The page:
we have to frame this discussion within the bounds of what we can do, not what you would like to do. modern america is a very complicated legal system etc…. using existing ‘green card’ laws that have already been vetted combined with our existing right to build the fence, will put an immediate end to most of the problem. the fact that it may aid and abet the war on terror is a bonus. after that we can go through the psychic trauma and emotional healing of all the why’s, wherefore’s and finger pointing that always comes when we recognize WE PERSONALLY CREATED THIS PROBLEM — the “illegals” are only the symptom!!!!!!!
enjoy your salad tonight..............
I'm not necessarily in favor of taxing remittances. However, unlike you I am not a supporter of illegal immigration.
It would be very easy to greatly reduce illegal immigration, and doing so wouldn't harm our traditions. In fact, it would strengthen one of our main traditions: enforcing the laws rather than looking the other way. While we do border enforcement, we hardly do any workplace enforcement, and that's where it's really needed. (And, some illegal immigrants only come via Mexico, not from it.)
The rest of your post really goes off the deep end. I'd strongly suggest learning more about this issue. Let me humbly suggest my site as a form of research.
based on your comment i'm not sure you read my awfully rant. perhaps you fell asleep.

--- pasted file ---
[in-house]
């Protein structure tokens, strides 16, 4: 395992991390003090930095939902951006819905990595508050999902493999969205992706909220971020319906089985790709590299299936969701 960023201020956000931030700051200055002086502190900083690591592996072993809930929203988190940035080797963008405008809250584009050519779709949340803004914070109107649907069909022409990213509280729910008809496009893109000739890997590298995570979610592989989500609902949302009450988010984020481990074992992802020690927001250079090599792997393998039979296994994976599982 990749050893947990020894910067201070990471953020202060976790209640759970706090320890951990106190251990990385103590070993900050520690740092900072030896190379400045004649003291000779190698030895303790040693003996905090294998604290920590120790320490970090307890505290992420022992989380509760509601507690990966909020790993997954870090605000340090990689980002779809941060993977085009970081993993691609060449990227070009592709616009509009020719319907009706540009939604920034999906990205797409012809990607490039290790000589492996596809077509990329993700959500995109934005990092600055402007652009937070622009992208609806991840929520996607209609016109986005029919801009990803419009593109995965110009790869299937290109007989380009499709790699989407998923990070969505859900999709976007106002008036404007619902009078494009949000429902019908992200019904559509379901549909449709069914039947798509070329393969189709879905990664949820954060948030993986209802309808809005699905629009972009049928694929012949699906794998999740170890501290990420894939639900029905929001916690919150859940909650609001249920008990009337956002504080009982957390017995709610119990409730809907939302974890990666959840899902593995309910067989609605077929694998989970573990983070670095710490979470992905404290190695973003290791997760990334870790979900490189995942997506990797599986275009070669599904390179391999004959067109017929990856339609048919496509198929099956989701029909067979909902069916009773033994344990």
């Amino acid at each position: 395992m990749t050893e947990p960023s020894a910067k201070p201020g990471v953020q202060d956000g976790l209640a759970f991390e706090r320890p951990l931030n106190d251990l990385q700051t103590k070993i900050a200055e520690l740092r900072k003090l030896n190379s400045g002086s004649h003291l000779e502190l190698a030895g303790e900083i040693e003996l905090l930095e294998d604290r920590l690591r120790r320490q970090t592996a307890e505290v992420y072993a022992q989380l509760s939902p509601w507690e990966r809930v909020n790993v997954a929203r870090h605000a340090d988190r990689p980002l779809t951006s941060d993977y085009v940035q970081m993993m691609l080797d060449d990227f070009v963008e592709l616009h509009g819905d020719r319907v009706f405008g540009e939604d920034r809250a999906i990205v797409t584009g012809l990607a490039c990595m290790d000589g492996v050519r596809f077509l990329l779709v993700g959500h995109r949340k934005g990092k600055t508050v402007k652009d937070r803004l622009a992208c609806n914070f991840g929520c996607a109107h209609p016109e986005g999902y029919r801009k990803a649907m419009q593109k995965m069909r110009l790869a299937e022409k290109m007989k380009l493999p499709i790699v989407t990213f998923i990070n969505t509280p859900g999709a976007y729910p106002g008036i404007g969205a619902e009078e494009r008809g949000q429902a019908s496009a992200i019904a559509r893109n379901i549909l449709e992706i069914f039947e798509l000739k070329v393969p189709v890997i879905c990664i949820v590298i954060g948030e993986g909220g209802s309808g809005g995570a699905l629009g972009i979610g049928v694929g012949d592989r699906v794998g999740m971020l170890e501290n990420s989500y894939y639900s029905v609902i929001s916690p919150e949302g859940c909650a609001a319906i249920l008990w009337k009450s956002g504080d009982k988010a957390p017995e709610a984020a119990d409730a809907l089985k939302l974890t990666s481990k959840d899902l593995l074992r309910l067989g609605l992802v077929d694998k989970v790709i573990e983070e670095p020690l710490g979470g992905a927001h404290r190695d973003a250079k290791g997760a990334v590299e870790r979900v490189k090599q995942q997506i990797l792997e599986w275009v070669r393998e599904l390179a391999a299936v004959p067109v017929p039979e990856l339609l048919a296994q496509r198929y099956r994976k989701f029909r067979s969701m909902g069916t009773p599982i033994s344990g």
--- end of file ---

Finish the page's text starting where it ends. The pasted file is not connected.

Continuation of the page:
complete closure with a fence of the entire border. not re-inforced as some say(that's code for leave it open)
i am very much against illegal immigration that's why, unlike most everybody else, i want a fence. however the next question that then logically follows is what to do with the 15 million that are already here. this is where i disagree with you in the strongest of terms. i accept the reality of what we caused by leaving the border open for 30 years.i want to close the border and move on.
tonight when you sit down and eat your dinner, off their labor, we'll discuss how you hate the food they have been picking for you for thirty years. why don't we start by fining your nativist butt for eating all that illegal food you have been consuming.
you are just not ready to admit that you , like all the rest of us, have helped cause the problem. like most politicians you want to blame it on some one else.
If illegals evade taxes to any greater degree than citizens -- which I doubt, by the way -- it is Social Security and Medicare tax.
The Columbus, OH Public schools were spending just over $10,000.00 per student per year in 2002. At the same time, about 1/3 of all eighth graders never received a diploma- and for the children of "illegals", this percentage was 47%.
It's estimated that about 5% of all CPS students are children of illegals(about 3500 students). Thus, we'll spend over $17 million every year for the next 8-9 years in failing in all attempts to educate the 'dropouts' among this group; then we'll also get to pay for the results of this failure--- more food stamps, more Aid to Dependent Children, more "school breakfasts", more "CHIPs"(Children's Health Ins. Programs), more "cost-shifting" by health providers with over-extended ERs, more "Children's Services" dealing with more abuse by more dysfunctional parents, more "Law Enforcement" leading to more "Prisons and Corrections", et cetera ad nauseum.